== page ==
Scientific Name: The pharmacologically active barbiturates are all based on the use of barbituric acid as the skeleton chemical makeup. The IUPAC name is 2,4,6-(1H,3H,5H)-pyrimidinetrione, and different drugs have various elements which are most often at the 5 position. There are many different barbiturate drugs that have been produced over the years.
Other Common Names: The many common street names include barbs, blue heavens, downers, blues, F 40s, blockers, Mexican Reds, nimby, phennies, pinks, reds, reds and blues, red devils, blockbusters, rainbows, sleepers, tooies, yellow jackets, and yellows, and many more.
Description: Barbiturates are in a class of drugs called sedative-hypnotics or Central Nervous System (CNS) depressants. They work on the chief inhibitory neurotransmitter in the Central Nervous System, which is one reason they are so potent. Barbiturates are used to treat insomnia, anxiety, and seizure disorders, and to cause drowsiness or unconsciousness such as in preparation for surgery.
Barbiturates are not prescribed by physicians much anymore because they have been replaced with drugs like tranquilisers that present a lower risk of overdose and physical dependence. That has led to barbiturates becoming an uncommon drug of abuse in Australia. They are mostly used today for the treatment of epilepsy, and other medical conditions marked by convulsions, and for anaesthesia.
Source: Each barbiturate is a derivative of barbituric acid that is chemically manufactured as a medically active drug.
Forms: Barbiturates have been manufactured in many forms, including as tablet, capsule, liquid, injectable, elixir, and suppository. Most of the time the drug is administered orally or by injection.
Psychological Effects: Barbiturates cause drowsiness, poor concentration, dizziness, confusion, sedation, euphoria, irritability, impaired judgment, and decreased anxiety. People taking barbiturates sometimes act similar to a person who is intoxicated.
Acute – The short-term effects of barbiturates last approximately 15 to 22 hours. They include relief of anxiety, lowered blood pressure, respiratory depression, slurred speech, memory impairment, sleepiness, feeling intoxicated, and difficulty walking or remaining balanced. Some people develop headaches, memory problems, and gastrointestinal issues.
Long-term – The long-term effects of barbiturates include slowed reflexes, chronic tiredness, vision problems, lack of coordination, breathing disorders (from respiratory depression), dizziness, menstrual irregularities, and sexual dysfunction.
Regular use of barbiturates is likely to lead to rapid drug tolerance and addiction. Once drug tolerance develops, it can take as much as 10 times the original amount of the drug to produce the same effects. Barbiturates have a high potential for overdose leading to death because tolerance to the drug increases but the lethal dose amount does not. This increases the risk of barbiturate poisoning as users take more and more of the drug. The drug also becomes even more lethal when mixed with other CNS depressants like alcohol, benzodiazepines, and opiates. All of these chemicals act on the same brain receptors, so the effects are multiplied. They should also not be mixed with cold medicines, pain relievers, muscle relaxants, and antihistamines.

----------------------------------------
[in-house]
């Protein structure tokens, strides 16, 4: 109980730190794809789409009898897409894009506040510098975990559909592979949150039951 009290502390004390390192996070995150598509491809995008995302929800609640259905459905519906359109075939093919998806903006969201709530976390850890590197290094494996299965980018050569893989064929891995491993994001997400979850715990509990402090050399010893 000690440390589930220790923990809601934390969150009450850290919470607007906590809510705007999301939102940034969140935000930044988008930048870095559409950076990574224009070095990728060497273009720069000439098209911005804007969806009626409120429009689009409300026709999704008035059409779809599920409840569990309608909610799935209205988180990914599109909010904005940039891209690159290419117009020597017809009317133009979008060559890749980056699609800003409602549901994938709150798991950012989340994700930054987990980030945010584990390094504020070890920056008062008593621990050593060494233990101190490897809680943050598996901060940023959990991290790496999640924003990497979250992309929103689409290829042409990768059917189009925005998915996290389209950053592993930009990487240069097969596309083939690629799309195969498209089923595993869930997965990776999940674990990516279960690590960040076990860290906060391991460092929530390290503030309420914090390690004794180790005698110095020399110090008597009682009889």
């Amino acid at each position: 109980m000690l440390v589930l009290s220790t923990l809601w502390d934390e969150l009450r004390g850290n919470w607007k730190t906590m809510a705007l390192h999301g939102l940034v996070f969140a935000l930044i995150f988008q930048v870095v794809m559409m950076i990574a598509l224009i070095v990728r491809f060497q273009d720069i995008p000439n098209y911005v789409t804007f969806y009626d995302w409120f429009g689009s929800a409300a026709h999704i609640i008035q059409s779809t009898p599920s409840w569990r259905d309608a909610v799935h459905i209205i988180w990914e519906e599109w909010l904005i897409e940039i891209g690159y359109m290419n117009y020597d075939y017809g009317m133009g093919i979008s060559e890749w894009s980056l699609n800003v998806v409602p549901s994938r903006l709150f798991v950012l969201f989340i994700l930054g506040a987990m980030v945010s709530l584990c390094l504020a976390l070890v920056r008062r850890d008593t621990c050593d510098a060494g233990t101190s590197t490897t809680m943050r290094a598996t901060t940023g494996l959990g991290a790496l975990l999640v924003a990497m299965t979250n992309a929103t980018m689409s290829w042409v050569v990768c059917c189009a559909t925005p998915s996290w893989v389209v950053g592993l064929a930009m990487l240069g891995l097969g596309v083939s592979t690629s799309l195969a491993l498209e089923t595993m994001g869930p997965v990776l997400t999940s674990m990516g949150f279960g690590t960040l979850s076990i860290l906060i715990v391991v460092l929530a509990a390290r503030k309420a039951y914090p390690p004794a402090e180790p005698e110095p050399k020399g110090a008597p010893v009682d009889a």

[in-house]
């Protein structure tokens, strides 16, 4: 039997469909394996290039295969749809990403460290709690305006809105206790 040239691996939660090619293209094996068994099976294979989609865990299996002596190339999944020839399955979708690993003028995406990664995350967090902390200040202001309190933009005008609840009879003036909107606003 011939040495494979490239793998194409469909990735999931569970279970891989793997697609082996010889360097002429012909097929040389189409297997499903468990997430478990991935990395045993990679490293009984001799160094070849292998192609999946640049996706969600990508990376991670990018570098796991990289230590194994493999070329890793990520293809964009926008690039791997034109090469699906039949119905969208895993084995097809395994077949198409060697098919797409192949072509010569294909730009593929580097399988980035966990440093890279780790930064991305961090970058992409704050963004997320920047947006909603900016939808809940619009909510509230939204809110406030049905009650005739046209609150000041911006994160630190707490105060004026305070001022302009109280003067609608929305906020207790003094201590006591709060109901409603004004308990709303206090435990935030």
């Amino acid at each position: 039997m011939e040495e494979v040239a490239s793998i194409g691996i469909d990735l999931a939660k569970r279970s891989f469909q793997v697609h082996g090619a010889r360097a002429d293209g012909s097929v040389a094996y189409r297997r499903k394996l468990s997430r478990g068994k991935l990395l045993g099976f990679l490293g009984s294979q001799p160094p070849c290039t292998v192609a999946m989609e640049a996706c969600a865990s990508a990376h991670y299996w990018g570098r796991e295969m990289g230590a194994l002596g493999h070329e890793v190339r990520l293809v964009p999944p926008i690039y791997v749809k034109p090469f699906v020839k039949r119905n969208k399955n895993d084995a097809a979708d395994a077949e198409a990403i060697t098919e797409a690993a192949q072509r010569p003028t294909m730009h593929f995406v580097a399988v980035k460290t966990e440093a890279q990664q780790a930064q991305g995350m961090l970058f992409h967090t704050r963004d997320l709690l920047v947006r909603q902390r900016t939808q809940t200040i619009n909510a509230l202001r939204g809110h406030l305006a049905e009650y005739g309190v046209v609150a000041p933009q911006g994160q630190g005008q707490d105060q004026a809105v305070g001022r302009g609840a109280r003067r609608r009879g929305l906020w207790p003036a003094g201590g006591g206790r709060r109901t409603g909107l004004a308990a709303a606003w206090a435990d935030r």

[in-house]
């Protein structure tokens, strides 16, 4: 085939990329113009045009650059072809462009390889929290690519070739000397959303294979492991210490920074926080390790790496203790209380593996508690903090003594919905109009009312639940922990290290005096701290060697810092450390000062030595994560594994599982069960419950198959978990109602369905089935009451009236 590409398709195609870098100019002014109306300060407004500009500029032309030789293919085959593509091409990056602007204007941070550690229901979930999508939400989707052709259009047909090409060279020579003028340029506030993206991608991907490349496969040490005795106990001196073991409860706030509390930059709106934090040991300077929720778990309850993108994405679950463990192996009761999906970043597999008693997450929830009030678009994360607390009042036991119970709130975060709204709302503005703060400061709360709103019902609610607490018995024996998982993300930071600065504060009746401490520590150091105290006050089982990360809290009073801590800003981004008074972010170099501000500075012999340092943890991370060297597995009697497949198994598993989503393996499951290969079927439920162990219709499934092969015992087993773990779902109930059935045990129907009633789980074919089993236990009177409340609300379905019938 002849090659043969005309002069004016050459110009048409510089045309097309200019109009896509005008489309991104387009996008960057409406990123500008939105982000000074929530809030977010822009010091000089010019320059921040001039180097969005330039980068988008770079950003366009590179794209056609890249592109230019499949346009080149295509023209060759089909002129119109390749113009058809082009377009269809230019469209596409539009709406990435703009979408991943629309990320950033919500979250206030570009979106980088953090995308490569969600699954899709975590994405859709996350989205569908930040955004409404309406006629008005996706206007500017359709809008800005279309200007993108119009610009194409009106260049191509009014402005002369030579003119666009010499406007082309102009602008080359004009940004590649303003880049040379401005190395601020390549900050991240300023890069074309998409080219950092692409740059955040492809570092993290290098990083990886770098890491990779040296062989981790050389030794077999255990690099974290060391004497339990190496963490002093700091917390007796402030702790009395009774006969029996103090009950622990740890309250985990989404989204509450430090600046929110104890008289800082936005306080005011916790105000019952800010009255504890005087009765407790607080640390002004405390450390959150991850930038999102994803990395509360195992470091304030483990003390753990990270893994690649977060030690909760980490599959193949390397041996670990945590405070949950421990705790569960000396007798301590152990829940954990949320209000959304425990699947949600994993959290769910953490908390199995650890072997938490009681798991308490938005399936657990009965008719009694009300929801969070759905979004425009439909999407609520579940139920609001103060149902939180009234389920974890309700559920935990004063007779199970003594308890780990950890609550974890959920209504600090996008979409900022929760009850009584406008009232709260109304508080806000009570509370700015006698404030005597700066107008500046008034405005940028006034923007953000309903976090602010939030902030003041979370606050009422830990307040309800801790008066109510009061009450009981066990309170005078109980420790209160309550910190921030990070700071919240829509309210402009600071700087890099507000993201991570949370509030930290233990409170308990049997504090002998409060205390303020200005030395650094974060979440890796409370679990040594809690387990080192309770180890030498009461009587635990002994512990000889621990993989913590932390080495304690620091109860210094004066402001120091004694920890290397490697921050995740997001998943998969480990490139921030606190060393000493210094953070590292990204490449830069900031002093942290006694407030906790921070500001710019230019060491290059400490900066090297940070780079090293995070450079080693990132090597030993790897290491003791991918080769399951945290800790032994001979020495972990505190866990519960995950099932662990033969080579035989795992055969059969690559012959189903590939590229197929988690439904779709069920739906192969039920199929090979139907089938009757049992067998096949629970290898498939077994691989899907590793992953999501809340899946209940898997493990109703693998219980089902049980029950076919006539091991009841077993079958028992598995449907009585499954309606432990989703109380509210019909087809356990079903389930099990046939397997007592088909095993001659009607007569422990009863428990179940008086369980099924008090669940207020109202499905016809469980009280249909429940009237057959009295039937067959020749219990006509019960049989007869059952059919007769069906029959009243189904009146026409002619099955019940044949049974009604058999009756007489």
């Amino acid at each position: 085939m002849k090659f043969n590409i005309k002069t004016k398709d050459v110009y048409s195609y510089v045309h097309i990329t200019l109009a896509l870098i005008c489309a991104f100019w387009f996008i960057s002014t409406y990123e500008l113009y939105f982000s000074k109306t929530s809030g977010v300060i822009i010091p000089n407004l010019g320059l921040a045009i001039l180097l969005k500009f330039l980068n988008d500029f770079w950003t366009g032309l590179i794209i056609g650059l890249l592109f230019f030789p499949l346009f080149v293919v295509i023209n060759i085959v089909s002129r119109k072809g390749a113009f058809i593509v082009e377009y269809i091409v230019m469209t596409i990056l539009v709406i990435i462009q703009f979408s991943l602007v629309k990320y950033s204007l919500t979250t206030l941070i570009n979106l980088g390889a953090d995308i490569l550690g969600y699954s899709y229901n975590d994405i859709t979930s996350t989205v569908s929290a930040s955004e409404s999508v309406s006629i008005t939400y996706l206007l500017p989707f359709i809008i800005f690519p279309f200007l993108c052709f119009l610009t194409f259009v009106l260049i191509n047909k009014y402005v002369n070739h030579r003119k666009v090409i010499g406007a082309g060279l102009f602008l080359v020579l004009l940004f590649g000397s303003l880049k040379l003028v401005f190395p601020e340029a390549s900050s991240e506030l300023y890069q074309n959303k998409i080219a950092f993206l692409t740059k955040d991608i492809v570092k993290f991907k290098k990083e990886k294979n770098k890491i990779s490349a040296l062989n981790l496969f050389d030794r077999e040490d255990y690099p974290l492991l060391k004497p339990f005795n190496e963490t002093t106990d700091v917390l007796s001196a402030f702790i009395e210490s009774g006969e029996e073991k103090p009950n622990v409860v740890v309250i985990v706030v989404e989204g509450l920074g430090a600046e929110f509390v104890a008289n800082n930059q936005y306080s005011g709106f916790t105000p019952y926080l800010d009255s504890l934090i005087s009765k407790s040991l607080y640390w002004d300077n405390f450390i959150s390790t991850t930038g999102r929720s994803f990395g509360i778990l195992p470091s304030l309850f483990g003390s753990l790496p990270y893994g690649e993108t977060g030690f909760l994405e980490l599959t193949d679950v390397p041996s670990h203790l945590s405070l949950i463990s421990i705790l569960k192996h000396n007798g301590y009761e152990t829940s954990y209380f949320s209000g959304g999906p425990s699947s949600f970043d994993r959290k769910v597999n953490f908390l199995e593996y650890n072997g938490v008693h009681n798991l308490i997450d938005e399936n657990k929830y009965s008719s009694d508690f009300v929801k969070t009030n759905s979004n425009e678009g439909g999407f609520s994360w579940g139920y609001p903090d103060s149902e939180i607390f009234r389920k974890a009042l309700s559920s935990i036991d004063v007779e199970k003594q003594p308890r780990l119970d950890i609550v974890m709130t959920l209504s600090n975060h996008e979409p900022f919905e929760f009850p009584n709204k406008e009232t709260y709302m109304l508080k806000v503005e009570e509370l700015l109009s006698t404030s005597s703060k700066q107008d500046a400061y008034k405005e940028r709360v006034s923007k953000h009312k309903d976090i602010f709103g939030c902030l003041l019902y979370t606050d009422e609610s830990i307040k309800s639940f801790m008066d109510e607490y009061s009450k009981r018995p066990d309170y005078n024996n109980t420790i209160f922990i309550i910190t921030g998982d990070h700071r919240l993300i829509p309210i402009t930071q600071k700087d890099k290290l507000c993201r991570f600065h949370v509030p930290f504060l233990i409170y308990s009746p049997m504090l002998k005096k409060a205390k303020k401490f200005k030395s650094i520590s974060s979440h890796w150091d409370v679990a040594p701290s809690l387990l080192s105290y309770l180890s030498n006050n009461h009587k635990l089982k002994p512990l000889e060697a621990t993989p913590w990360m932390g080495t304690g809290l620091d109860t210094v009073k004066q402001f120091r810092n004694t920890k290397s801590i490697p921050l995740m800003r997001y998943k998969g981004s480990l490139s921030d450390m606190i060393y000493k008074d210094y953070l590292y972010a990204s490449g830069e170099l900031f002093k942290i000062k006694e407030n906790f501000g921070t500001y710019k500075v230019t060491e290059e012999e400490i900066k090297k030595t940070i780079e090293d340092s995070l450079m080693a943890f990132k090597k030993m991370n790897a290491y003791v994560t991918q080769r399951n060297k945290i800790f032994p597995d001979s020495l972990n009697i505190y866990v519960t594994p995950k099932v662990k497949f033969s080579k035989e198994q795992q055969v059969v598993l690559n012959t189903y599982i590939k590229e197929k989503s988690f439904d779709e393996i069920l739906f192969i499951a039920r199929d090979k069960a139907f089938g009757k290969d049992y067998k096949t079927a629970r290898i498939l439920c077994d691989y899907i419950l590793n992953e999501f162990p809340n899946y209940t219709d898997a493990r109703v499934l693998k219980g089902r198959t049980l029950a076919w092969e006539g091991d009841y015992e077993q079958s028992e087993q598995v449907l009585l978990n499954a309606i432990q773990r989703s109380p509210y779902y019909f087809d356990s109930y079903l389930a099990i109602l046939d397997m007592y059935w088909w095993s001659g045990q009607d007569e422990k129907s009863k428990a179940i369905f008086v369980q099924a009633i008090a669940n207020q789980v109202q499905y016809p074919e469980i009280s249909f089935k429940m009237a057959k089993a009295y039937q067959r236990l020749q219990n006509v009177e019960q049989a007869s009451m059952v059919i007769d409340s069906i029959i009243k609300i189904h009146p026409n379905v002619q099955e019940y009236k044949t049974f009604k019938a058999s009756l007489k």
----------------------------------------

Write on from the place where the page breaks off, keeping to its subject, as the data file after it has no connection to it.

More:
Symptoms of overdose include respiratory distress, drowsiness, slurred speech, hypothermia, hypotension, respiratory arrest, and death. When there is a delayed death due to a barbiturate overdose, the death is often due to something like multi-organ system failure or cerebral edema (fluid collection.)
Abrupt withdrawal from barbiturates is dangerous because it can be life-threatening. Withdrawal symptoms include nausea, vomiting, abdominal cramps, sweating, anxiousness, weakness, elevated blood pressure, fast pulse, muscle pain, and restlessness. These symptoms may last 2-3 days. At that point, most people who are addicted to barbiturates will experience seizures, convulsions, and/or delirium similar to alcohol withdrawal symptoms. Delirium may include hallucinations. Total withdrawal is usually completed within 8 days.
Detection Period: Barbiturates are classified as ultra-short, short, intermediate, and long acting, indicating how quickly they act in the body and the duration of action in the body. The ultra-short is the type used to produce rapid unconsciousness for something like surgery. This form of barbiturate is seldom abused because it is so carefully controlled in the hospital setting. The short acting barbiturates like pentobarbital are detectable for up to 4 days. The long acting barbiturates like phenobarbital are detectable for up to 30 days. The Standards Australia AS/NZS 4308 sets the cutoff level for barbiturates in urine as .0.2 ug/ml.
Legal Status: Barbiturates are legal if prescribed by a doctor and used in accordance with the physician’s instructions. They are Schedule 4 – Prescription Only Medicines per the Standard for the Uniform Scheduling of Medicines and Poisons.
Other Information: Pentobarbital, the short acting barbiturate, is sold under names like Nembutal and Sedalphorte. An interest among some people in promoting euthanasia has led to an increase in the attempted illegal import of Nembutal for assisted suicide, bringing barbiturates back into the limelight. Only a physician can apply for the import of barbiturates through the Special Access Scheme which is administered by the Therapeutic Goods Administration.